Second, the petitioners assert that the circuit courts have split over whether judicial review of NPDES rules is subject to section 509(b) of the CWA. Petitioners contend that NPDES rules are subject to section 509(b) and that the court of appeals invalidated a rule in contravention of section 509(b)(2). NEDC does not address whether NPDES rules are subject to section 509(b) review. Instead, relying on Environmental Defense v. Duke Energy Corp., 549 U.S. 561 (2007), a Clean Air Act (CAA) case, NEDC contends that even if those provisions apply the court of appeals did not grant relief in contravention of section 509(b)(2) because the court did not invalidate any EPA rule. In Duke Energy, the Supreme Court vacated a judgment because the lower court’s reading of CAA regulations “was inconsistent with their terms and effectively invalidated them,” in contravention of the CAA’s restrictions on judicial review. NEDC contends that the principle announced in Duke Energy controls and that the Ninth Circuit’s interpretation of the CWA rules is permissible because it is consistent with their text.

Third, the petitioners contend that the court of appeals incorrectly applied Supreme Court Chevron deference precedents. The petitioners argue that the court of appeals was obligated to defer to what they contend is EPA’s long-standing construction of the Silvicultural Rule, which according to the petitioners excludes logging roads from NPDES permitting requirements. NEDC contends that the court of appeals correctly refused to defer to that interpretation of the regulation because the Silvicultural Rule is unambiguous and excludes from the NPDES permit requirement only “nonpoint source” “natural runoff”—stormwater that is not collected and channeled through man-made pipes, ditches, and channels. NEDC further argues that even if the Silvicultural Rule is ambiguous, as the court of appeals held, the petitioners’ proposed interpretation conflicts with the statutory definition of point source and with the Phase I Rule’s designation of “logging” as a regulated industrial activity.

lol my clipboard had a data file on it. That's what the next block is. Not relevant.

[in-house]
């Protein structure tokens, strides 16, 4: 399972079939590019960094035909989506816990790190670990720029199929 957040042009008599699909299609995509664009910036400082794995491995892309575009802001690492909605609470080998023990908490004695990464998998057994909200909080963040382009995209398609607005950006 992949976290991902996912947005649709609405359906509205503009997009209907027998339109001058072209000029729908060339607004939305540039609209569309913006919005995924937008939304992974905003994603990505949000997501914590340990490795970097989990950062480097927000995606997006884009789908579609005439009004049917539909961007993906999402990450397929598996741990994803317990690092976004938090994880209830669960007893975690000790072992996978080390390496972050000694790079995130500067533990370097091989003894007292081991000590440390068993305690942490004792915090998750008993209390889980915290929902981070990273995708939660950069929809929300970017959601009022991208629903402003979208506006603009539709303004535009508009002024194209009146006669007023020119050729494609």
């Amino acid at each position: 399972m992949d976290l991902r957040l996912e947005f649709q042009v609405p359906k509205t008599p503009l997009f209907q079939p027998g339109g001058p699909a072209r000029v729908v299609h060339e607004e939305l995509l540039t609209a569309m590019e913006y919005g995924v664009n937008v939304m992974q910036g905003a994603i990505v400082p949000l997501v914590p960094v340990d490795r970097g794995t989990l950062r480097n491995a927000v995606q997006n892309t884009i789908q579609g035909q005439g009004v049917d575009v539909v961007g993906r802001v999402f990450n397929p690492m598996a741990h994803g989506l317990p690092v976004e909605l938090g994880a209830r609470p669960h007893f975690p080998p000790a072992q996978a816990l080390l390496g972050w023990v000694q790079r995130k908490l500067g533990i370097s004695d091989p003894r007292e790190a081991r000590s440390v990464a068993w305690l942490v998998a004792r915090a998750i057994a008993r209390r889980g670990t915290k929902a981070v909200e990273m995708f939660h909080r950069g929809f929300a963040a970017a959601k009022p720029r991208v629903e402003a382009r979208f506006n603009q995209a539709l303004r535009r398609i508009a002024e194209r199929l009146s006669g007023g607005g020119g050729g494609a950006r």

Finally, the petitioners contend that the Ninth Circuit’s decision warrants Supreme Court review because it displaces Oregon’s regulatory scheme and unsettles the state-federal balance, because NPDES permits will overly burden logging road owners and operators, and because the court of appeals’ ruling is bad environmental policy. NEDC disagrees and points out that Congress and EPA set environmental policy when they determined that NPDES permits are required for point-source discharges associated with the logging industry. Instead of displacing Oregon’s nonpoint programs, NEDC notes that NPDES permits will supplement those programs with a permit program that has successfully reduced water pollution from municipal roads, construction sites, mines, landfills, and other sources without bankrupting local governments or businesses.